Canada's Big Modular Reactor

by Jeremy Whitlock

February 2024

Canada is a big country.

It has big energy needs, big natural resources, big environmental challenges – and big ideas.

One of the biggest came as the country emerged from WWII, punching well above its weight on several fronts (manufacturing, science and engineering among them) – and looking increasingly outward to the needs of global peace and sustainable development.

At the time Canada boasted the world's second-largest nuclear program – birthed in fire with the Manhattan Project as midwife, now unleashed as an unprecedented force for global good.

The big idea was to make electricity from a nuclear reactor that Canada could design and build, and to do this cheaper (and of course cleaner) than fossil fuels.

It had to run on natural uranium, since Canada has a lot of that, and no enrichment capability.

It had to use pressure tubes instead of pressure vessels, partly since Canada lacked a large steel forging capability.

The result, by the early 1960s, was CANDU: a reactor that any country could build and fuel if it had the medium-scale industrial capacity of Canada circa 1950s, and access to natural uranium (conveniently one of earth's abundant elements).

The name recalls the spirit of Canadian engineers at the time: not only was this 'hewer of wood, drawer of water' nation now a splitter of atoms (and one of the first), but it was doing so on its own terms, keeping pace with the giant to the south despite that nation's head start through its nuclear navy program.

Canada's was the nuclear road less travelled: it's actually very hard to make a reactor work with natural uranium, and maintain commercial viability – the machine has to be comparatively huge, filled with exotic heavy water, and refuelled every day without shutting down.

The heavy water can't leak, the fuel must be extra robust, and the control and safety systems demand numerous in situ detectors and devices – all while minimizing extra materials in the core.

But the genius of it all is the pressure-tube design, and the robotic fuelling system that feeds it: hundreds of subcritical microreactors linked to each other by a bath of low-temperature, low-pressure heavy water.

The fuelling system must latch to these pressure tubes – daily, at 300 degrees and 100 atmospheres, keeping the coolant flowing while swapping fuel bundles.

More power? More pressure tubes: CANDU designs range from 20 to over 1000 megawatts of electrical power, mainly by adding more pressurized fuel channels.

In some ways, it was the world's first commercial modular reactor.

The many side benefits include passive safety: that large heavy-water inventory makes any change to the fission process naturally sluggish, and absorbs excess heat when needed. Both features translate to more time, and time is your friend when managing enormous flows of energy.

The design also enables refurbishment – an option now exercised throughout Canada's nuclear fleet with the recent announcement of an overhaul at the Pickering station near Toronto. Like swapping out the engine of a classic car, new life can be bestowed upon aging but still elegant bodies, rather than starting from scratch.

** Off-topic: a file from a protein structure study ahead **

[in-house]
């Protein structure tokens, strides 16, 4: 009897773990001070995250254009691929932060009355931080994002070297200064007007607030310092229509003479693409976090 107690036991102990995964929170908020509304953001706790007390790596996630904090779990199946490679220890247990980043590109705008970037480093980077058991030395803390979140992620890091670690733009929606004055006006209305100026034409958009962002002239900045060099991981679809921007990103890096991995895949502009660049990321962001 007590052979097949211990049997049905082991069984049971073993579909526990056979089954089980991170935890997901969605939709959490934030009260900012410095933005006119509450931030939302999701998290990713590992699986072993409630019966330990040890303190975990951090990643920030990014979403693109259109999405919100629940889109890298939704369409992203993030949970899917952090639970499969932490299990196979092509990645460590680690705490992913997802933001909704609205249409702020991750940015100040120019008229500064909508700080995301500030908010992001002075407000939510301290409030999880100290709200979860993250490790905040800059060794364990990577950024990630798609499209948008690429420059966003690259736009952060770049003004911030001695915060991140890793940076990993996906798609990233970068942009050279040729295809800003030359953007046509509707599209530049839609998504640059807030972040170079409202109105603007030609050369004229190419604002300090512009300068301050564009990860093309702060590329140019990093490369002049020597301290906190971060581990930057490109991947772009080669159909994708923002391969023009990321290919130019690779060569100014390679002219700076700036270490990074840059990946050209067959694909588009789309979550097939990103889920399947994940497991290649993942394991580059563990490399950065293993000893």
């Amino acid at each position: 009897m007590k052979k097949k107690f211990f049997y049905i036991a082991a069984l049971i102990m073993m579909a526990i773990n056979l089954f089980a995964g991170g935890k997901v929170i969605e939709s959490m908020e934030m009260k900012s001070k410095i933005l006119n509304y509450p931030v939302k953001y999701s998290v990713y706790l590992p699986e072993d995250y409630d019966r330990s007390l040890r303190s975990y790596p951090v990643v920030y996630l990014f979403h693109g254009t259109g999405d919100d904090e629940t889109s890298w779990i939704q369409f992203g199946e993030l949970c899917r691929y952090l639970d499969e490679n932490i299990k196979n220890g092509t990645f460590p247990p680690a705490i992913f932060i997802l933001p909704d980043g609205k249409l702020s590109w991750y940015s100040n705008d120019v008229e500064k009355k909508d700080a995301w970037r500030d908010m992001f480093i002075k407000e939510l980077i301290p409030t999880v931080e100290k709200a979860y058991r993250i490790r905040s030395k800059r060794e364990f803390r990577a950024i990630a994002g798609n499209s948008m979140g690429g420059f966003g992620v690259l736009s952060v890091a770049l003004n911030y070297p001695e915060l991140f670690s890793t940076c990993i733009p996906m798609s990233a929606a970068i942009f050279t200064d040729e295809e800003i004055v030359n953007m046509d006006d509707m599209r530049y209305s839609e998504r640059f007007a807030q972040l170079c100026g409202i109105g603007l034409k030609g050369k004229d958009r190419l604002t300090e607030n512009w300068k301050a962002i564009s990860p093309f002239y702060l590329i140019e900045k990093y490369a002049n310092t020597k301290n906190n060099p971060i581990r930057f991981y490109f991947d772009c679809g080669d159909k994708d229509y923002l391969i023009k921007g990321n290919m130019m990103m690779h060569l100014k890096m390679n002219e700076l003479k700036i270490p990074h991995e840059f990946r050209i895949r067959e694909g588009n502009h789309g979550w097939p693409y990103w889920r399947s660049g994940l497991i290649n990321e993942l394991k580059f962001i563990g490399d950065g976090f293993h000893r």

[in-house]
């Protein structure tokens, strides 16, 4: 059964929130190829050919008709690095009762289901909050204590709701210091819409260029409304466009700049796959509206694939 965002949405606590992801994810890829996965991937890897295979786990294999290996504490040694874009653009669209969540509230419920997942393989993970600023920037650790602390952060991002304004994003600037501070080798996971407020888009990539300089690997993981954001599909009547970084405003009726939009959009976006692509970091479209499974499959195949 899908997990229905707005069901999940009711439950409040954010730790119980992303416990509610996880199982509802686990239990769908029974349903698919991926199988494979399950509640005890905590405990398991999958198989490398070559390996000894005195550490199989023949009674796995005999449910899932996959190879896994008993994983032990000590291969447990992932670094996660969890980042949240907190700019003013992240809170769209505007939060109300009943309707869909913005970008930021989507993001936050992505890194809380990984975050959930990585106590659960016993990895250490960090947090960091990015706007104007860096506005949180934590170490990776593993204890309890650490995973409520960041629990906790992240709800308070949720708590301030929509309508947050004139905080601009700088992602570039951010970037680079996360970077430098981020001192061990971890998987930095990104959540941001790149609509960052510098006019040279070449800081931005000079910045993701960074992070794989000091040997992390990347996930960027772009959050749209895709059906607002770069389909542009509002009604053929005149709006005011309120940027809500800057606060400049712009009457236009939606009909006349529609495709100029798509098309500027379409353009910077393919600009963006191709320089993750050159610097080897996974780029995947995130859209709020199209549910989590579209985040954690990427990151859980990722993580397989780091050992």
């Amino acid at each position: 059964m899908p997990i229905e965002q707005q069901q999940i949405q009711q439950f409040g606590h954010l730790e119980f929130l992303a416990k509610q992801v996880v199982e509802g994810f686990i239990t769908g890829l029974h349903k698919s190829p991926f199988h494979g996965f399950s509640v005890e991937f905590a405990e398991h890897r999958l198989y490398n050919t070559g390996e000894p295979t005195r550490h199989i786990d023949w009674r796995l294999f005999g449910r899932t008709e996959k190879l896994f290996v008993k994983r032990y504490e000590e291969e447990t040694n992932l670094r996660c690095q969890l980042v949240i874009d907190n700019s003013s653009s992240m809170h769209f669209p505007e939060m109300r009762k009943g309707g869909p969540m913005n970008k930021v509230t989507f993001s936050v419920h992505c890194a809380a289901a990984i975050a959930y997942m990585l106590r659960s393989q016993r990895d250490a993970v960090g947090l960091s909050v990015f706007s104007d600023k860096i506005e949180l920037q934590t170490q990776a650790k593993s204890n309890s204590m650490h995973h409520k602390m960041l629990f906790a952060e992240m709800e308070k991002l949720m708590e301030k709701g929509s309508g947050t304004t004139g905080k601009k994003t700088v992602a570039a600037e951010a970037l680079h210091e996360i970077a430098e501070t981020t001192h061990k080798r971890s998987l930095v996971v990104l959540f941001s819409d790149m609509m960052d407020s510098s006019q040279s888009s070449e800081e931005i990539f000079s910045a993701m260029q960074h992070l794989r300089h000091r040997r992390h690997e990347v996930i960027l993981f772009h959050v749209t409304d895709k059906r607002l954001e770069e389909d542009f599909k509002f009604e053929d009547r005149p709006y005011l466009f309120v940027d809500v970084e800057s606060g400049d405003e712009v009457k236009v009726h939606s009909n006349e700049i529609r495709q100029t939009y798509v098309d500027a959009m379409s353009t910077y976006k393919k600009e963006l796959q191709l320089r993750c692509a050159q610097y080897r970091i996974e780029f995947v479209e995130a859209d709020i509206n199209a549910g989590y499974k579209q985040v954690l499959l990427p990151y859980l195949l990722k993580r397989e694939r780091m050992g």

Perhaps the most interesting benefit is CANDU's ability to operate with different fuels, including thorium – more abundant than uranium, and able to ‘breed' uranium fuel while in the reactor.

These things – passive safety, fuelling flexibility, extendable core life – are the stuff of advanced reactors today, and CANDU does this all without needing enrichment of its uranium fuel (presenting both fuel-efficiency and nonproliferation benefits).

Small modular reactors are the rage and have their place – small grids, load following, integration with renewables, remote and off-grid locations, industrial applications, newcomer countries. But the big need for big reactors in a big country with big energy needs has not gone away – and Canadians spent billions over 80 years perfecting a big answer to this need.

With energy flexibility and sustainable development as its calling cards, nuclear's time has finally come: whether big or small, we'll need them all.


Discussion welcome.

©2024 Jeremy Whitlock

About the Author

Dr. Jeremy Whitlock has three decades' experience as a scientist and manager in the Canadian and international nuclear community. Since January 2017 he has worked in the Department of Safeguards at the International Atomic Energy Agency (IAEA) in Vienna, helping to ensure that countries meet their obligations under the Nuclear Non-proliferation Treaty (NPT). Prior to that he worked at Chalk River Laboratories in nuclear nonproliferation and reactor physics. Dr. Whitlock has a B.Sc. in Physics from the University of Waterloo (1988), and an M.Eng. and PhD in Engineering Physics (reactor physics) from McMaster University (1995). Dr. Whitlock is a Past President and Fellow of the Canadian Nuclear Society, and a public speaker and author on nuclear issues – including The Canadian Nuclear FAQ (, a personal website of frequently-asked questions (FAQs) on Canadian nuclear technology. Dr. Whitlock feels that humans and nature can coexist in harmony when technology is used sustainably, and strongly suspects that canoes are the closest humans have come to inventing a perfect machine.

Go to CNF homepage
The Canadian Nuclear FAQ  

by Dr. Jeremy Whitlock